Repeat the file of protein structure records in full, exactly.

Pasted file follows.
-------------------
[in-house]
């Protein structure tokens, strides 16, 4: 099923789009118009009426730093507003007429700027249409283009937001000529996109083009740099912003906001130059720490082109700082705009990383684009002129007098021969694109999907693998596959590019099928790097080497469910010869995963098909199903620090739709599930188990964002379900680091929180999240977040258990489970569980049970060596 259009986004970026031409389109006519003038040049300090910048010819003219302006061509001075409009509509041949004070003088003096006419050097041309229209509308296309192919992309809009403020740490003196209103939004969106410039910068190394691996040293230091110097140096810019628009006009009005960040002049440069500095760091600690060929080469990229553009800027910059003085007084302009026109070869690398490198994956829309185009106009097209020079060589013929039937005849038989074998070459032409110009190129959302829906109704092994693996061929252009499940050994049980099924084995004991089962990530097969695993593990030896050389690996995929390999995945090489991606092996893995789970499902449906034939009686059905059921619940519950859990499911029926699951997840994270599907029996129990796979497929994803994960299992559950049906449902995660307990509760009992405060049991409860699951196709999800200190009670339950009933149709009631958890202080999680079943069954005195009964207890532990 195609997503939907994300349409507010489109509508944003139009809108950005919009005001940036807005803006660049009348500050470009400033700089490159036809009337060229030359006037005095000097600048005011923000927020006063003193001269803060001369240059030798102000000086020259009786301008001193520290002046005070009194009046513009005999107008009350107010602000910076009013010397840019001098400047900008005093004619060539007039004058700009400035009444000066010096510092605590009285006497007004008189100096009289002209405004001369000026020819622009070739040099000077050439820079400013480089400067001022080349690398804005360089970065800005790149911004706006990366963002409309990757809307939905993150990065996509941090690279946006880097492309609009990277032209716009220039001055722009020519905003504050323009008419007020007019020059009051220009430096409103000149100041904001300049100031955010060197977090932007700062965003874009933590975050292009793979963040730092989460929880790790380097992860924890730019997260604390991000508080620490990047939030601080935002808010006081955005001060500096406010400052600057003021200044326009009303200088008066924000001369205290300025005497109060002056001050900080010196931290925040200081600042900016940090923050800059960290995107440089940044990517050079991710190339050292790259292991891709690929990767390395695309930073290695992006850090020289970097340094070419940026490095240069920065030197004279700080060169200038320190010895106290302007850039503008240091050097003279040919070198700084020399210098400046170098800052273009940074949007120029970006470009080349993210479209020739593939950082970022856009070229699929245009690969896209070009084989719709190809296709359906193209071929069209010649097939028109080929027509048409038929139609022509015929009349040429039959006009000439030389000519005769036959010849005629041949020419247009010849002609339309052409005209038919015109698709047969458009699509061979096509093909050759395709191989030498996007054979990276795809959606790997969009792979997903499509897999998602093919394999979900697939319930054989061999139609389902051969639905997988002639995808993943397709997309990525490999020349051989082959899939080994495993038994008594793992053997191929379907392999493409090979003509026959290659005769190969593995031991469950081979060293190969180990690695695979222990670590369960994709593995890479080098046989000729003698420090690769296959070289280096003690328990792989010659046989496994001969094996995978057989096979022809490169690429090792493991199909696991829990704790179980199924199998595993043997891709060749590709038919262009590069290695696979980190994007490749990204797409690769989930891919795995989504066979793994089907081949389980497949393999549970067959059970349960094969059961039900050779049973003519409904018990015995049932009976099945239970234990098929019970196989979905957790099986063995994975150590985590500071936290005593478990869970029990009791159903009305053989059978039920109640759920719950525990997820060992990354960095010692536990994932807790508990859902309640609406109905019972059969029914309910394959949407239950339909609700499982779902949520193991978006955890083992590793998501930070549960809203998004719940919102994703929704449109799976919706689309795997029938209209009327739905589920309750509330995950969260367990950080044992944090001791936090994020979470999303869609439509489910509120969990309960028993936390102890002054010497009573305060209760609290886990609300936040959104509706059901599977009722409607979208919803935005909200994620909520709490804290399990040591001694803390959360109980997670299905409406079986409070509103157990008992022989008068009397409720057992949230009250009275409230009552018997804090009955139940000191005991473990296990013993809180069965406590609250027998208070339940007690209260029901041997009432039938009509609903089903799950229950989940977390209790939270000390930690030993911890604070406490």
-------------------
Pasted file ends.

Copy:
[in-house]
């Protein structure tokens, strides 16, 4: 099923789009118009009426730093507003007429700027249409283009937001000529996109083009740099912003906001130059720490082109700082705009990383684009002129007098021969694109999907693998596959590019099928790097080497469910010869995963098909199903620090739709599930188990964002379900680091929180999240977040258990489970569980049970060596 259009986004970026031409389109006519003038040049300090910048010819003219302006061509001075409009509509041949004070003088003096006419050097041309229209509308296309192919992309809009403020740490003196209103939004969106410039910068190394691996040293230091110097140096810019628009006009009005960040002049440069500095760091600690060929080469990229553009800027910059003085007084302009026109070869690398490198994956829309185009106009097209020079060589013929039937005849038989074998070459032409110009190129959302829906109704092994693996061929252009499940050994049980099924084995004991089962990530097969695993593990030896050389690996995929390999995945090489991606092996893995789970499902449906034939009686059905059921619940519950859990499911029926699951997840994270599907029996129990796979497929994803994960299992559950049906449902995660307990509760009992405060049991409860699951196709999800200190009670339950009933149709009631958890202080999680079943069954005195009964207890532990 195609997503939907994300349409507010489109509508944003139009809108950005919009005001940036807005803006660049009348500050470009400033700089490159036809009337060229030359006037005095000097600048005011923000927020006063003193001269803060001369240059030798102000000086020259009786301008001193520290002046005070009194009046513009005999107008009350107010602000910076009013010397840019001098400047900008005093004619060539007039004058700009400035009444000066010096510092605590009285006497007004008189100096009289002209405004001369000026020819622009070739040099000077050439820079400013480089400067001022080349690398804005360089970065800005790149911004706006990366963002409309990757809307939905993150990065996509941090690279946006880097492309609009990277032209716009220039001055722009020519905003504050323009008419007020007019020059009051220009430096409103000149100041904001300049100031955010060197977090932007700062965003874009933590975050292009793979963040730092989460929880790790380097992860924890730019997260604390991000508080620490990047939030601080935002808010006081955005001060500096406010400052600057003021200044326009009303200088008066924000001369205290300025005497109060002056001050900080010196931290925040200081600042900016940090923050800059960290995107440089940044990517050079991710190339050292790259292991891709690929990767390395695309930073290695992006850090020289970097340094070419940026490095240069920065030197004279700080060169200038320190010895106290302007850039503008240091050097003279040919070198700084020399210098400046170098800052273009940074949007120029970006470009080349993210479209020739593939950082970022856009070229699929245009690969896209070009084989719709190809296709359906193209071929069209010649097939028109080929027509048409038929139609022509015929009349040429039959006009000439030389000519005769036959010849005629041949020419247009010849002609339309052409005209038919015109698709047969458009699509061979096509093909050759395709191989030498996007054979990276795809959606790997969009792979997903499509897999998602093919394999979900697939319930054989061999139609389902051969639905997988002639995808993943397709997309990525490999020349051989082959899939080994495993038994008594793992053997191929379907392999493409090979003509026959290659005769190969593995031991469950081979060293190969180990690695695979222990670590369960994709593995890479080098046989000729003698420090690769296959070289280096003690328990792989010659046989496994001969094996995978057989096979022809490169690429090792493991199909696991829990704790179980199924199998595993043997891709060749590709038919262009590069290695696979980190994007490749990204797409690769989930891919795995989504066979793994089907081949389980497949393999549970067959059970349960094969059961039900050779049973003519409904018990015995049932009976099945239970234990098929019970196989979905957790099986063995994975150590985590500071936290005593478990869970029990009791159903009305053989059978039920109640759920719950525990997820060992990354960095010692536990994932807790508990859902309640609406109905019972059969029914309910394959949407239950339909609700499982779902949520193991978006955890083992590793998501930070549960809203998004719940919102994703929704449109799976919706689309795997029938209209009327739905589920309750509330995950969260367990950080044992944090001791936090994020979470999303869609439509489910509120969990309960028993936390102890002054010497009573305060209760609290886990609300936040959104509706059901599977009722409607979208919803935005909200994620909520709490804290399990040591001694803390959360109980997670299905409406079986409070509103157990008992022989008068009397409720057992949230009250009275409230009552018997804090009955139940000191005991473990296990013993809180069965406590609250027998208070339940007690209260029901041997009432039938009509609903089903799950229950989940977390209790939270000390930690030993911890604070406490």